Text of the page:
The rise of the digital citizen

Oracle
Published: 22, May 2017
An Indian farmer uses a computer to check land-records in the village of Ramanagaram 40 km (25 miles) in the southern Indian state of Karnataka, May 26, 2001. The southern state is championing the process to rebut criticism that its software boom is only for the rich, now plans to guide the rest of India in a plan, which is aimed at fighting corruption and boosting transparency. JSG/CC - RTRIZ6U
Image: Reuters (For illustrative purposes only)

Citizen services form the core of good governance. Over the years, the government has been investing in technology and processes to upgrade and standardise the disparate processes in the traditional citizen services model. Computerisation and connectivity have helped to add efficiencies and transparency, and many departments today offer services through multiple additional channels (callcentres, websites and mobile apps), easing the way for citizens. Furthermore, the government has also been using technology to listen to citizens and acknowledge to their needs. The revamp of the Indian Railways IRCTC website, for example, was in response to user complaints about its poor performance. The upgraded portal has almost doubled its peak performance, which has considerably eased the Tatkal ticketing process.

But this is a mere taste of things to come. I believe this wave of technology disruption has the potential to upend the traditional mechanism of serving citizens. Technology is proving to be the great equaliser and is transforming Indian citizens from disconnected and often powerless entities into engaged and effective champions for themselves and others. Mobile phones and social media platforms have given them a voice that helps them reach every echelon of the government. The government, in turn, has been a pushing a digital governance model through its Digital India program to provide inclusive development and growth by harnessing the power of digital outreach.

The program is off to a good start in adopting a cloud-first approach. What must follow is a focused strategy to build standardised technology platforms that are secure, interoperable and incorporate the benefits of disruptive technologies. Big data, IoT and social media should be important elements of the digital framework that will provide much needed data standardisation. Every governmental agency that deals with citizens needs the same core set of citizen data. Therefore, it is critical that the cloud data framework has mechanisms to standardise citizen data for efficient functioning as well as fraud prevention.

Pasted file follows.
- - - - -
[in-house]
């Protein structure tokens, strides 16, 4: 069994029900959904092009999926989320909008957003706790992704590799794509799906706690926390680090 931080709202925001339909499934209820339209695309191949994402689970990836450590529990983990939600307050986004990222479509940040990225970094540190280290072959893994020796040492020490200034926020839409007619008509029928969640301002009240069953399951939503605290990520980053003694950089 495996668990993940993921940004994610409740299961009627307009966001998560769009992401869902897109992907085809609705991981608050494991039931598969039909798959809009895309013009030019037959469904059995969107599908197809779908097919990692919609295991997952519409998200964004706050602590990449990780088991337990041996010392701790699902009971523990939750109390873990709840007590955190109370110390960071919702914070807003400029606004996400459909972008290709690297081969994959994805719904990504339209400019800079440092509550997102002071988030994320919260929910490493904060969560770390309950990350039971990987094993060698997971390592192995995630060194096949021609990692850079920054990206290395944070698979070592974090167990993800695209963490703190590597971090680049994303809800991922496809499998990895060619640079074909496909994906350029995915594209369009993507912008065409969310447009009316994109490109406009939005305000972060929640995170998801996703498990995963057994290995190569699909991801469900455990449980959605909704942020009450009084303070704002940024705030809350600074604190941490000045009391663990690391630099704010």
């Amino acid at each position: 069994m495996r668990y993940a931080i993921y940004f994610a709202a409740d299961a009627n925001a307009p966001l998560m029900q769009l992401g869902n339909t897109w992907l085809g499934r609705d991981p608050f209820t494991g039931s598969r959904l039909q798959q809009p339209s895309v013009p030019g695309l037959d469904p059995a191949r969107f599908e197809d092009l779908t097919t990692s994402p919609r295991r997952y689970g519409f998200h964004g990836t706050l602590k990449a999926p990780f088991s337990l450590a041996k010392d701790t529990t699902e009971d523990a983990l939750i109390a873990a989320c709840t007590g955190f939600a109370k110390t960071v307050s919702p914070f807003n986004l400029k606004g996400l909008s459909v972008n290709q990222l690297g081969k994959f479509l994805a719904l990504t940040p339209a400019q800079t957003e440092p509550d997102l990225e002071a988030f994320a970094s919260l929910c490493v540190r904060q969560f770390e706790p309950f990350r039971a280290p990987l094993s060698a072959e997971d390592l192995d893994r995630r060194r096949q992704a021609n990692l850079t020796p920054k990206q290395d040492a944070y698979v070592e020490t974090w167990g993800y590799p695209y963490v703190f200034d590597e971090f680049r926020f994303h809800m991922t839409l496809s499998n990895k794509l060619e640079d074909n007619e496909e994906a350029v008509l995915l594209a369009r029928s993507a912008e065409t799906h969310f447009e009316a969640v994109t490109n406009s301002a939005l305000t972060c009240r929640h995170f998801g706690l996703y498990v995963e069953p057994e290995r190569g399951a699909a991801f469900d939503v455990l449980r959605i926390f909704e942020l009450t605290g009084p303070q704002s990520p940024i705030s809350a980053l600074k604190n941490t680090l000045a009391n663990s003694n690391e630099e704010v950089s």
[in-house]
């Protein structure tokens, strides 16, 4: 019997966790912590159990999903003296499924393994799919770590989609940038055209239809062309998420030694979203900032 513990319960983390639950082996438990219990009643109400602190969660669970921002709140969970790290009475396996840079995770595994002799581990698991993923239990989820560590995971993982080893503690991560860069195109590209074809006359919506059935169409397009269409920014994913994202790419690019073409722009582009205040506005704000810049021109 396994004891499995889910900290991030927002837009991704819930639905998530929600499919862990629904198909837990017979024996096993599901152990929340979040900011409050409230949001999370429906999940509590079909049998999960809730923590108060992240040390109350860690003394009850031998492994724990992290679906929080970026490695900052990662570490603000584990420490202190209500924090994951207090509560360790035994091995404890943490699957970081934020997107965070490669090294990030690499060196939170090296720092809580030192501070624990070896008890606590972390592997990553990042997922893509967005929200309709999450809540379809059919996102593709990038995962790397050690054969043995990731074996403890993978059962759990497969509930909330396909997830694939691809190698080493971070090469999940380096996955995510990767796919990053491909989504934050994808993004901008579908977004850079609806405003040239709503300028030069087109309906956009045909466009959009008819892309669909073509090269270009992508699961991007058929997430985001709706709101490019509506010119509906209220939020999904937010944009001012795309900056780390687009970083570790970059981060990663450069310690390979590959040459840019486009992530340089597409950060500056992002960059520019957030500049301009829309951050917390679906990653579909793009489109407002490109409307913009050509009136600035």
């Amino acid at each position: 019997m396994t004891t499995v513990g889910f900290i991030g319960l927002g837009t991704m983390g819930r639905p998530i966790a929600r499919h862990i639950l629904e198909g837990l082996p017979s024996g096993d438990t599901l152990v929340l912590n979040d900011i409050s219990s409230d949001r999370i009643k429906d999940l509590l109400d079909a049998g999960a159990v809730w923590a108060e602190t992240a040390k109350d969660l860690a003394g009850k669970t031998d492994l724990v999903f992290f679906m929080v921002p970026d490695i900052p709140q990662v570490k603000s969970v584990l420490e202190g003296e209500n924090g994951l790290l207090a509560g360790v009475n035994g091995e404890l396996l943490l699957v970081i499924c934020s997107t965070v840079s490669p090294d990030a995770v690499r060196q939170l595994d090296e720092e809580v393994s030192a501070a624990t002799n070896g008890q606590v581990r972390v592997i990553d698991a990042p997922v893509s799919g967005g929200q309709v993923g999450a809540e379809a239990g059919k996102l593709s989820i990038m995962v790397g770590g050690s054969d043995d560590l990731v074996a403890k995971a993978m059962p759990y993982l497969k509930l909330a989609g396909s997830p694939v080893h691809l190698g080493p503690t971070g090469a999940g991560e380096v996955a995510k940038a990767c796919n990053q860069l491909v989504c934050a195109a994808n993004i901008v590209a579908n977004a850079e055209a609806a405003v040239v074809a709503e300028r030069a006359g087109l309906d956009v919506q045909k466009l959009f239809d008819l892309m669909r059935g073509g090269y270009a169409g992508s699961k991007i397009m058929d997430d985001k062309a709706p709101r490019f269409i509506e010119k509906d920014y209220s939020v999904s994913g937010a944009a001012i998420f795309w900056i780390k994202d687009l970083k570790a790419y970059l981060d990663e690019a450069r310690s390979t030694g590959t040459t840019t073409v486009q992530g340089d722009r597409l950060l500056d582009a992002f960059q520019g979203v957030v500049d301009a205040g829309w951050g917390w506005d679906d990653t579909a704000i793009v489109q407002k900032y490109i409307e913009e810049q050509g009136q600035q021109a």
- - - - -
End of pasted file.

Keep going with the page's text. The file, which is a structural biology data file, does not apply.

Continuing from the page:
In addition to the more established technologies already in production, early evaluation and adoption of Artificial Intelligence (AI) and Machine Learning (ML) is imperative. These technologies have a range of applications that can well serve a country as vast and diverse as India. Imagine a bot that can handle questions about welfare schemes from every distant corner of the country in a variety of languages. Or law enforcement agencies that use detection patterns to stay one step ahead of criminal activities. These applications are powered by AI and can help take government services to the next level.

After AI and ML, blockchain is going to be the next disruptive technology that could completely change the way organisations use and manage data and transactions. This technology is behind the groundbreaking virtual currency Bitcoin, but it has exciting possibilities in many other areas. Governments across the world are already investing in blockchain applications in the areas of financial transaction management, asset management, regulatory compliance and even contract management (particularly in PPPs). The technology uses a tamper-proof and distributed “ledger” system that can minimise or eliminate fraud in every area of government. Blockchain for cloud storage is already available and must be built into the early stages. It should be a strong contender for identity and security management for the Digital India citizen data.

Every citizen service (healthcare, education, land registration, legal etc.) involves identity management. Blockchain technology can serve as the underpinning to every interaction between the government and a citizen by creating a distributed and verifiable system that is very difficult to manipulate without immediate detection, making for a transparent and self-governing model that shuts out the middleman. For example, it can provide the framework for secure and interoperable electronic health records that gives control to the patient. It can be the powerful weapon that the government needs in dealing with widespread problems with fraud and money laundering with land and property related transactions.

The customary approach of waiting for technologies to become tried and tested should be replaced with the “early adopter” approach. Digital India is a bold and challenging undertaking and it must reflect this spirit when it comes to building up the technology infrastructure and programs that will help make it successful. Indians across the board are aware of the power of technology and have always been eager adopters, and they expect no less from their government. The positive response to the drive for cashless transactions demonstrates that Indians are willing participants in the country’s digital transformation. These digital citizens are akin to customers looking to their government to provide an outstanding experience for them.

Treating its citizens as valued customers should be the guiding principal for every government program. Disruptive technologies are the tools at its disposal and can help the government achieve its lofty goal of transforming India into a knowledge economy where our vast population will be our strength rather than our downfall.

- By Shailender Kumar, Managing Director, Oracle India

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